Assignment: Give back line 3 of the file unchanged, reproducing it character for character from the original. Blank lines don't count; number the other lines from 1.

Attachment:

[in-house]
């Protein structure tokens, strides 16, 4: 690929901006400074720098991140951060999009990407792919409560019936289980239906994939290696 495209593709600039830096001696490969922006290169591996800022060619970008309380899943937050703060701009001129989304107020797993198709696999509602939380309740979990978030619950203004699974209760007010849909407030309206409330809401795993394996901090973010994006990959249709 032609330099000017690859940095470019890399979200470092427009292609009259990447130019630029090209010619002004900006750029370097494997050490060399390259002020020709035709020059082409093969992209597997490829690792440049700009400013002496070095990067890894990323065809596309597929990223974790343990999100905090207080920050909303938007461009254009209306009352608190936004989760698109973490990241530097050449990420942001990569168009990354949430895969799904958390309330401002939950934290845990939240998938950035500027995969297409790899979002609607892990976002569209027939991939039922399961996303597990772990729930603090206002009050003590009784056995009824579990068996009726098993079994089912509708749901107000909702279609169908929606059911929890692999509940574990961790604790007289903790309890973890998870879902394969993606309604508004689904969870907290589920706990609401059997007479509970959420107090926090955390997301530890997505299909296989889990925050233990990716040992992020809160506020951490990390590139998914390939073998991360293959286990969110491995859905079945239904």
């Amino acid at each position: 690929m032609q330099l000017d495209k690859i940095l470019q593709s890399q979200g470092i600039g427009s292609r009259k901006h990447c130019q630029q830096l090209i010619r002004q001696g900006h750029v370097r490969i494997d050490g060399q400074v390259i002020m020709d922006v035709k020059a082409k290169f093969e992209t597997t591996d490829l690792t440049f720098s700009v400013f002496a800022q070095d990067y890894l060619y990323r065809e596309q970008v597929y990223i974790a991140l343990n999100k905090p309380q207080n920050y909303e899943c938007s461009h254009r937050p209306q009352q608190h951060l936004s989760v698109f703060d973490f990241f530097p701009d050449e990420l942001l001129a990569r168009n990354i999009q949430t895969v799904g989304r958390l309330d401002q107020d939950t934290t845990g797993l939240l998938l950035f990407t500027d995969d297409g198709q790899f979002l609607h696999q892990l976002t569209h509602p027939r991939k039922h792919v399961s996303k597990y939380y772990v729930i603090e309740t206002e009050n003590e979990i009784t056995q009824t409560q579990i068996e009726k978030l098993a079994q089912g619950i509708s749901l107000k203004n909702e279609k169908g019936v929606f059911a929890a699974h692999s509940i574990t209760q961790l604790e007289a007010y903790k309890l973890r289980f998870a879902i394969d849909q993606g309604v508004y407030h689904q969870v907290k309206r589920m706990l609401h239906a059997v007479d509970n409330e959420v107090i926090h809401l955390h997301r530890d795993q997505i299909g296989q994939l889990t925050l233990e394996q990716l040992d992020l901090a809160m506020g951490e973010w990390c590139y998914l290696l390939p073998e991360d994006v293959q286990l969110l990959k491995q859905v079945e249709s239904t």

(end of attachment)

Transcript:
């Amino acid at each position: 690929m032609q330099l000017d495209k690859i940095l470019q593709s890399q979200g470092i600039g427009s292609r009259k901006h990447c130019q630029q830096l090209i010619r002004q001696g900006h750029v370097r490969i494997d050490g060399q400074v390259i002020m020709d922006v035709k020059a082409k290169f093969e992209t597997t591996d490829l690792t440049f720098s700009v400013f002496a800022q070095d990067y890894l060619y990323r065809e596309q970008v597929y990223i974790a991140l343990n999100k905090p309380q207080n920050y909303e899943c938007s461009h254009r937050p209306q009352q608190h951060l936004s989760v698109f703060d973490f990241f530097p701009d050449e990420l942001l001129a990569r168009n990354i999009q949430t895969v799904g989304r958390l309330d401002q107020d939950t934290t845990g797993l939240l998938l950035f990407t500027d995969d297409g198709q790899f979002l609607h696999q892990l976002t569209h509602p027939r991939k039922h792919v399961s996303k597990y939380y772990v729930i603090e309740t206002e009050n003590e979990i009784t056995q009824t409560q579990i068996e009726k978030l098993a079994q089912g619950i509708s749901l107000k203004n909702e279609k169908g019936v929606f059911a929890a699974h692999s509940i574990t209760q961790l604790e007289a007010y903790k309890l973890r289980f998870a879902i394969d849909q993606g309604v508004y407030h689904q969870v907290k309206r589920m706990l609401h239906a059997v007479d509970n409330e959420v107090i926090h809401l955390h997301r530890d795993q997505i299909g296989q994939l889990t925050l233990e394996q990716l040992d992020l901090a809160m506020g951490e973010w990390c590139y998914l290696l390939p073998e991360d994006v293959q286990l969110l990959k491995q859905v079945e249709s239904t």